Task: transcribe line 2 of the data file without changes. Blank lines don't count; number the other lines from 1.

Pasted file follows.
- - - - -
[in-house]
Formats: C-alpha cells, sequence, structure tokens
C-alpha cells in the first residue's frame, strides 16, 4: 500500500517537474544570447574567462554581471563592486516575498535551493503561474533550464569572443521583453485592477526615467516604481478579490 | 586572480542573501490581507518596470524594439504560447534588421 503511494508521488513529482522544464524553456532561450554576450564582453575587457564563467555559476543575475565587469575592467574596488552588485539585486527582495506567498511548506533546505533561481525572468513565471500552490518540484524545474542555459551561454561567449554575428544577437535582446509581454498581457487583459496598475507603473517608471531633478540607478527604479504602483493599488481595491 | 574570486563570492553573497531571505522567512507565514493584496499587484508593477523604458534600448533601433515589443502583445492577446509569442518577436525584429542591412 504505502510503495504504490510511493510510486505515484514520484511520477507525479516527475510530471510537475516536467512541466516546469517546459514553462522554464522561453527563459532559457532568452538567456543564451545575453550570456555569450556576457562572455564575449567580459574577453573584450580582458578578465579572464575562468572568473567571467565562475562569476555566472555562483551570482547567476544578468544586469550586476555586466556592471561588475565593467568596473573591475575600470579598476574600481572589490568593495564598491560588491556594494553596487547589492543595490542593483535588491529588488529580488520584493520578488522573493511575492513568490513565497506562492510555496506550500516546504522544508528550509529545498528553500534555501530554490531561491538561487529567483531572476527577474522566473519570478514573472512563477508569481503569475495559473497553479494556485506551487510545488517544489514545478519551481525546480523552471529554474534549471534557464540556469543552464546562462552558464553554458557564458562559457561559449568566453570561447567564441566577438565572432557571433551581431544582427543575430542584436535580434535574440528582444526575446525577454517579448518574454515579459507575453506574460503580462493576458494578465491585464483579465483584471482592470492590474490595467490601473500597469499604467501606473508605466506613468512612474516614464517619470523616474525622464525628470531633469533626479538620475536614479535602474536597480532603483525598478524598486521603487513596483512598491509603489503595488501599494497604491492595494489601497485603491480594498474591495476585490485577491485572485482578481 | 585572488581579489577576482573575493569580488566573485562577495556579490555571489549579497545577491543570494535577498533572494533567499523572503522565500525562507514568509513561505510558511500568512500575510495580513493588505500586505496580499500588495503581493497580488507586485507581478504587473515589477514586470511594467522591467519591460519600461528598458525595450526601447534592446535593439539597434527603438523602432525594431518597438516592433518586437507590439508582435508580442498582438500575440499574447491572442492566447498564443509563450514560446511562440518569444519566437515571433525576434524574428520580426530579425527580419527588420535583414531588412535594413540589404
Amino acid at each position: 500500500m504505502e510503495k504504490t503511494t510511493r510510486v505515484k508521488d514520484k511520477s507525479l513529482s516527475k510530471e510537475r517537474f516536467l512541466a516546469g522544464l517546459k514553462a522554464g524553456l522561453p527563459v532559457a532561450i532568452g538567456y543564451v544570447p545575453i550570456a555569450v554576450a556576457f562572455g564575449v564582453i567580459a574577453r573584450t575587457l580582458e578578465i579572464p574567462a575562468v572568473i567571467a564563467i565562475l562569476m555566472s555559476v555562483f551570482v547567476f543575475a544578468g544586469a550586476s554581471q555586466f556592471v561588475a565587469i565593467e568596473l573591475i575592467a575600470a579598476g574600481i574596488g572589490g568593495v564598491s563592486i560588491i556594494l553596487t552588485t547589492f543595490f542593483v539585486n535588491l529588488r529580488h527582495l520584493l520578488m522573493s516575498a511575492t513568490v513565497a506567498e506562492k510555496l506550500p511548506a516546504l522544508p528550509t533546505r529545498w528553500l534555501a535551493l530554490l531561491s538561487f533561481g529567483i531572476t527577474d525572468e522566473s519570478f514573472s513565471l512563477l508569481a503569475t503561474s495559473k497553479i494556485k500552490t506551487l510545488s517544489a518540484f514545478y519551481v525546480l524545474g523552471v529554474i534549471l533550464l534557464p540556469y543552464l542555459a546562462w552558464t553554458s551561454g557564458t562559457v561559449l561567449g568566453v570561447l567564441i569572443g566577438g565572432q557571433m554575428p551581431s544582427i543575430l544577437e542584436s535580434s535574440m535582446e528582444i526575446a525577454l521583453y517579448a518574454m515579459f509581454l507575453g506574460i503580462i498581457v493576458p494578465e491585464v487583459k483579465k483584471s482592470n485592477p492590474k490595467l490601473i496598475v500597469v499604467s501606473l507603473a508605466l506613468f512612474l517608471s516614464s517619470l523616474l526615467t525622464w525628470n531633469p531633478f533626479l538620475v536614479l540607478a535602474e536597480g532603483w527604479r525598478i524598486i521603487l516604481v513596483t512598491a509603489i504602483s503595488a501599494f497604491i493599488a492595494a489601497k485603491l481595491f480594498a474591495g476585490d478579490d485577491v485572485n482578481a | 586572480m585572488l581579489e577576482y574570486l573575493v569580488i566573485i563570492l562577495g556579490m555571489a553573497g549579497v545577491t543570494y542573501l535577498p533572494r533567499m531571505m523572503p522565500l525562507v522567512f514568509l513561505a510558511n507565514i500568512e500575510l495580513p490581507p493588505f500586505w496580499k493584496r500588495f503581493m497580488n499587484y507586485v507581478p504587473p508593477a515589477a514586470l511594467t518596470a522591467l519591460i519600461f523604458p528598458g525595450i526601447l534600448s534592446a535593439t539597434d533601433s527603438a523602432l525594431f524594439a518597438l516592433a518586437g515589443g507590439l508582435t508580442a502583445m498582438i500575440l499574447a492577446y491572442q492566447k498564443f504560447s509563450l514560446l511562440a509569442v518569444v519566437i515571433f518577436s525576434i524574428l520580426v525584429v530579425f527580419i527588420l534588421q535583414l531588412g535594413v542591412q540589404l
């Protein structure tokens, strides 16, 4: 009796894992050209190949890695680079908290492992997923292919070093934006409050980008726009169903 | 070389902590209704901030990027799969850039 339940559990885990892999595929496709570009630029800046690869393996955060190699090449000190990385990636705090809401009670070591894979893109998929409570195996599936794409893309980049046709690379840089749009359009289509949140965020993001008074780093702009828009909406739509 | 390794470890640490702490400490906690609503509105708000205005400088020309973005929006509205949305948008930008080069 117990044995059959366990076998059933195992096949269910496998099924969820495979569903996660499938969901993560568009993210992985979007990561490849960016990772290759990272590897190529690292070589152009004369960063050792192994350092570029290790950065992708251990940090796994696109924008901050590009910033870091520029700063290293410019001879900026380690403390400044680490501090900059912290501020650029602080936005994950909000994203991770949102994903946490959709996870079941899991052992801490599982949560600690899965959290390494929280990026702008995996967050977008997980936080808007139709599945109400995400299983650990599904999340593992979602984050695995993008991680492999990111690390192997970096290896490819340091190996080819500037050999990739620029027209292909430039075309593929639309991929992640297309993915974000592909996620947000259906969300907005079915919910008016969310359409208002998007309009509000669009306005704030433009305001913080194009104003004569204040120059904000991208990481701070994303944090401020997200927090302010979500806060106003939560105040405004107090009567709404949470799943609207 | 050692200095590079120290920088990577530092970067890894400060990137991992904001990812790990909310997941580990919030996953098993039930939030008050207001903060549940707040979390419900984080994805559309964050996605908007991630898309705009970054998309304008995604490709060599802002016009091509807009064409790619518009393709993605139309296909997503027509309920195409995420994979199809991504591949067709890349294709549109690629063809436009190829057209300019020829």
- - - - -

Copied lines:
Formats: C-alpha cells, sequence, structure tokens